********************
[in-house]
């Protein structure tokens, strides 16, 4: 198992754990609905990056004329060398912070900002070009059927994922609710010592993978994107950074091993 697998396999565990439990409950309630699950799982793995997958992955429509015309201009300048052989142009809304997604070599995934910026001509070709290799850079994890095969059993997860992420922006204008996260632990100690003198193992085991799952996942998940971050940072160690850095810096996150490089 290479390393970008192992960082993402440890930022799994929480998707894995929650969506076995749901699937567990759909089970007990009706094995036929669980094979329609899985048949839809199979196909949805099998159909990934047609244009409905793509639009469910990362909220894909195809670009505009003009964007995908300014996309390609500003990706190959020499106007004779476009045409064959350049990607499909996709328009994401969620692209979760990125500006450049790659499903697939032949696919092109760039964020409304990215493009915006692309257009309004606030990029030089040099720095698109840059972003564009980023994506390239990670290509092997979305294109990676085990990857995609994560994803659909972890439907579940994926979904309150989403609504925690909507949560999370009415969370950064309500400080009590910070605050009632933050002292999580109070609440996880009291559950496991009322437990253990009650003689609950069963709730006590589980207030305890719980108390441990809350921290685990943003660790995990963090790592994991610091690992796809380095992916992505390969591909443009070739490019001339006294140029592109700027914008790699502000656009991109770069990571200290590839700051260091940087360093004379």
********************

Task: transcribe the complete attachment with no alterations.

[in-house]
């Protein structure tokens, strides 16, 4: 198992754990609905990056004329060398912070900002070009059927994922609710010592993978994107950074091993 697998396999565990439990409950309630699950799982793995997958992955429509015309201009300048052989142009809304997604070599995934910026001509070709290799850079994890095969059993997860992420922006204008996260632990100690003198193992085991799952996942998940971050940072160690850095810096996150490089 290479390393970008192992960082993402440890930022799994929480998707894995929650969506076995749901699937567990759909089970007990009706094995036929669980094979329609899985048949839809199979196909949805099998159909990934047609244009409905793509639009469910990362909220894909195809670009505009003009964007995908300014996309390609500003990706190959020499106007004779476009045409064959350049990607499909996709328009994401969620692209979760990125500006450049790659499903697939032949696919092109760039964020409304990215493009915006692309257009309004606030990029030089040099720095698109840059972003564009980023994506390239990670290509092997979305294109990676085990990857995609994560994803659909972890439907579940994926979904309150989403609504925690909507949560999370009415969370950064309500400080009590910070605050009632933050002292999580109070609440996880009291559950496991009322437990253990009650003689609950069963709730006590589980207030305890719980108390441990809350921290685990943003660790995990963090790592994991610091690992796809380095992916992505390969591909443009070739490019001339006294140029592109700027914008790699502000656009991109770069990571200290590839700051260091940087360093004379």